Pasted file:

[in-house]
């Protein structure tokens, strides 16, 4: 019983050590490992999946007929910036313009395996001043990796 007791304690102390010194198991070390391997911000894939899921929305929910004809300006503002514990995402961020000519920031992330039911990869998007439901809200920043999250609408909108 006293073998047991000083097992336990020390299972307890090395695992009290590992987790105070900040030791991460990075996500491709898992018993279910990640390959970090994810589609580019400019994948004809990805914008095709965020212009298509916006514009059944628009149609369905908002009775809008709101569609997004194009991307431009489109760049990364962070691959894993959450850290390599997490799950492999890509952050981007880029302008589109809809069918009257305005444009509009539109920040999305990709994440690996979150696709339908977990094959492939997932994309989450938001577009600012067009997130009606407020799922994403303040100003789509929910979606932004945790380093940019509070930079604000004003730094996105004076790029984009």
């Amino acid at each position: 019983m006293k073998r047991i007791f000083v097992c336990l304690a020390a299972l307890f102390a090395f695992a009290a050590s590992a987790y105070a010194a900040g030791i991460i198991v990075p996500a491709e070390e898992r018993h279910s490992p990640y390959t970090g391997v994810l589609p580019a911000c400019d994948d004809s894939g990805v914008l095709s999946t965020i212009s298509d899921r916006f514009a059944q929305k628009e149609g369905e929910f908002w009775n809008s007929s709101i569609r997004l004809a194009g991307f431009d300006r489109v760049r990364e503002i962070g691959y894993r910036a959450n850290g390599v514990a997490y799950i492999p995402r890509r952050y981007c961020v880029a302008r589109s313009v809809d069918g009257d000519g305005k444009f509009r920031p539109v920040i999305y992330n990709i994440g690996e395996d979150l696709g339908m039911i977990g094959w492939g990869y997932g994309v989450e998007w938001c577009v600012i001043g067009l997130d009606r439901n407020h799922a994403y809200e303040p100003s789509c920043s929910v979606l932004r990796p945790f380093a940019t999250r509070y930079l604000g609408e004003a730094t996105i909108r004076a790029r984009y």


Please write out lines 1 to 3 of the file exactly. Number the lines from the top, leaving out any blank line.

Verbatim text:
[in-house]
């Protein structure tokens, strides 16, 4: 019983050590490992999946007929910036313009395996001043990796 007791304690102390010194198991070390391997911000894939899921929305929910004809300006503002514990995402961020000519920031992330039911990869998007439901809200920043999250609408909108 006293073998047991000083097992336990020390299972307890090395695992009290590992987790105070900040030791991460990075996500491709898992018993279910990640390959970090994810589609580019400019994948004809990805914008095709965020212009298509916006514009059944628009149609369905908002009775809008709101569609997004194009991307431009489109760049990364962070691959894993959450850290390599997490799950492999890509952050981007880029302008589109809809069918009257305005444009509009539109920040999305990709994440690996979150696709339908977990094959492939997932994309989450938001577009600012067009997130009606407020799922994403303040100003789509929910979606932004945790380093940019509070930079604000004003730094996105004076790029984009």
């Amino acid at each position: 019983m006293k073998r047991i007791f000083v097992c336990l304690a020390a299972l307890f102390a090395f695992a009290a050590s590992a987790y105070a010194a900040g030791i991460i198991v990075p996500a491709e070390e898992r018993h279910s490992p990640y390959t970090g391997v994810l589609p580019a911000c400019d994948d004809s894939g990805v914008l095709s999946t965020i212009s298509d899921r916006f514009a059944q929305k628009e149609g369905e929910f908002w009775n809008s007929s709101i569609r997004l004809a194009g991307f431009d300006r489109v760049r990364e503002i962070g691959y894993r910036a959450n850290g390599v514990a997490y799950i492999p995402r890509r952050y981007c961020v880029a302008r589109s313009v809809d069918g009257d000519g305005k444009f509009r920031p539109v920040i999305y992330n990709i994440g690996e395996d979150l696709g339908m039911i977990g094959w492939g990869y997932g994309v989450e998007w938001c577009v600012i001043g067009l997130d009606r439901n407020h799922a994403y809200e303040p100003s789509c920043s929910v979606l932004r990796p945790f380093a940019t999250r509070y930079l604000g609408e004003a730094t996105i909108r004076a790029r984009y």